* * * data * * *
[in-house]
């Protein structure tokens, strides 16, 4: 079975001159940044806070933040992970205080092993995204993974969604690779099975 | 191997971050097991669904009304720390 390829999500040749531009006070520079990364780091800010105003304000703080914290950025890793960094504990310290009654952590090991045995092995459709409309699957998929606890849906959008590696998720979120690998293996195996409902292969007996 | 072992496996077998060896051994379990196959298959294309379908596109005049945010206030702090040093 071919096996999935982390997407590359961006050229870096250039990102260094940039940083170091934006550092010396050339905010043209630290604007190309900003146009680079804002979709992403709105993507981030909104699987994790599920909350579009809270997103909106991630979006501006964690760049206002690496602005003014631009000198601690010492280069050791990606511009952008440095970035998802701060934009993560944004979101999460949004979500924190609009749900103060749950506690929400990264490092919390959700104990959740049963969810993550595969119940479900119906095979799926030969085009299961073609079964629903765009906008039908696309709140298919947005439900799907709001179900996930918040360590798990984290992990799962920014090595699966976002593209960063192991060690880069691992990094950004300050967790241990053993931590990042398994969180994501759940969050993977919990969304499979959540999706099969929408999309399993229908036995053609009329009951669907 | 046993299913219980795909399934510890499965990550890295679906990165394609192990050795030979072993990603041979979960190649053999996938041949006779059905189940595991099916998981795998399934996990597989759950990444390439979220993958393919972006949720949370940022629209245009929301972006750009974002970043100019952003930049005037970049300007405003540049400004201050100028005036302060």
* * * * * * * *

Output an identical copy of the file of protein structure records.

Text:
[in-house]
């Protein structure tokens, strides 16, 4: 079975001159940044806070933040992970205080092993995204993974969604690779099975 | 191997971050097991669904009304720390 390829999500040749531009006070520079990364780091800010105003304000703080914290950025890793960094504990310290009654952590090991045995092995459709409309699957998929606890849906959008590696998720979120690998293996195996409902292969007996 | 072992496996077998060896051994379990196959298959294309379908596109005049945010206030702090040093 071919096996999935982390997407590359961006050229870096250039990102260094940039940083170091934006550092010396050339905010043209630290604007190309900003146009680079804002979709992403709105993507981030909104699987994790599920909350579009809270997103909106991630979006501006964690760049206002690496602005003014631009000198601690010492280069050791990606511009952008440095970035998802701060934009993560944004979101999460949004979500924190609009749900103060749950506690929400990264490092919390959700104990959740049963969810993550595969119940479900119906095979799926030969085009299961073609079964629903765009906008039908696309709140298919947005439900799907709001179900996930918040360590798990984290992990799962920014090595699966976002593209960063192991060690880069691992990094950004300050967790241990053993931590990042398994969180994501759940969050993977919990969304499979959540999706099969929408999309399993229908036995053609009329009951669907 | 046993299913219980795909399934510890499965990550890295679906990165394609192990050795030979072993990603041979979960190649053999996938041949006779059905189940595991099916998981795998399934996990597989759950990444390439979220993958393919972006949720949370940022629209245009929301972006750009974002970043100019952003930049005037970049300007405003540049400004201050100028005036302060």